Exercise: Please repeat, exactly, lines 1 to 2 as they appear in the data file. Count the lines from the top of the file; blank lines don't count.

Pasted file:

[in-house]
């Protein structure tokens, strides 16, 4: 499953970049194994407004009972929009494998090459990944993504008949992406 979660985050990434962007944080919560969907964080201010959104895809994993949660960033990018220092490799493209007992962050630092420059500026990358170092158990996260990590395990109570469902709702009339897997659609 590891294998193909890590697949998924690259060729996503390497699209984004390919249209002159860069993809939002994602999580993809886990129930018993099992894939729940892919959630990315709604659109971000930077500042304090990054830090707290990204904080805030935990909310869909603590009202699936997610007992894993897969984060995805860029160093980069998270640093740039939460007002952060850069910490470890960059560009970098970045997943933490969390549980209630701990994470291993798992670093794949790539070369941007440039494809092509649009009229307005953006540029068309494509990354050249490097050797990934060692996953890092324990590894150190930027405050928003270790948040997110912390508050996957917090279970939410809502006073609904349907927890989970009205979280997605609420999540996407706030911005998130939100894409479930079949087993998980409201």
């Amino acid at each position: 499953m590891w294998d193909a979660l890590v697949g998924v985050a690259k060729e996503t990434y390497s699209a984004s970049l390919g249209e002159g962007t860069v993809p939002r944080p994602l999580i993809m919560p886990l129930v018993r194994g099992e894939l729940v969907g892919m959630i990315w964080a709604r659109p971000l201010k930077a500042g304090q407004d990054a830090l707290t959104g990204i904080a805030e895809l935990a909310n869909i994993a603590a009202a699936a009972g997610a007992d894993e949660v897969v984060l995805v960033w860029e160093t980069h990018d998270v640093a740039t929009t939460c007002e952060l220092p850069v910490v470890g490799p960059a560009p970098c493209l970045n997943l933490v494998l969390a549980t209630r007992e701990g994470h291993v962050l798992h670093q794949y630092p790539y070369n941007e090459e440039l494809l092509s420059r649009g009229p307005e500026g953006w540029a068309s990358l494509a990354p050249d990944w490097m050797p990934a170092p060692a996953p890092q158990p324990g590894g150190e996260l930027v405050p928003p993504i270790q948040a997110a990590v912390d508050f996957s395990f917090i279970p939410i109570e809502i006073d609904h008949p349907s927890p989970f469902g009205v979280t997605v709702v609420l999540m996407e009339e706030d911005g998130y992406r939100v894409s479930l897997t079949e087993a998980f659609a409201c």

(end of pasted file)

[in-house]
């Protein structure tokens, strides 16, 4: 499953970049194994407004009972929009494998090459990944993504008949992406 979660985050990434962007944080919560969907964080201010959104895809994993949660960033990018220092490799493209007992962050630092420059500026990358170092158990996260990590395990109570469902709702009339897997659609 590891294998193909890590697949998924690259060729996503390497699209984004390919249209002159860069993809939002994602999580993809886990129930018993099992894939729940892919959630990315709604659109971000930077500042304090990054830090707290990204904080805030935990909310869909603590009202699936997610007992894993897969984060995805860029160093980069998270640093740039939460007002952060850069910490470890960059560009970098970045997943933490969390549980209630701990994470291993798992670093794949790539070369941007440039494809092509649009009229307005953006540029068309494509990354050249490097050797990934060692996953890092324990590894150190930027405050928003270790948040997110912390508050996957917090279970939410809502006073609904349907927890989970009205979280997605609420999540996407706030911005998130939100894409479930079949087993998980409201």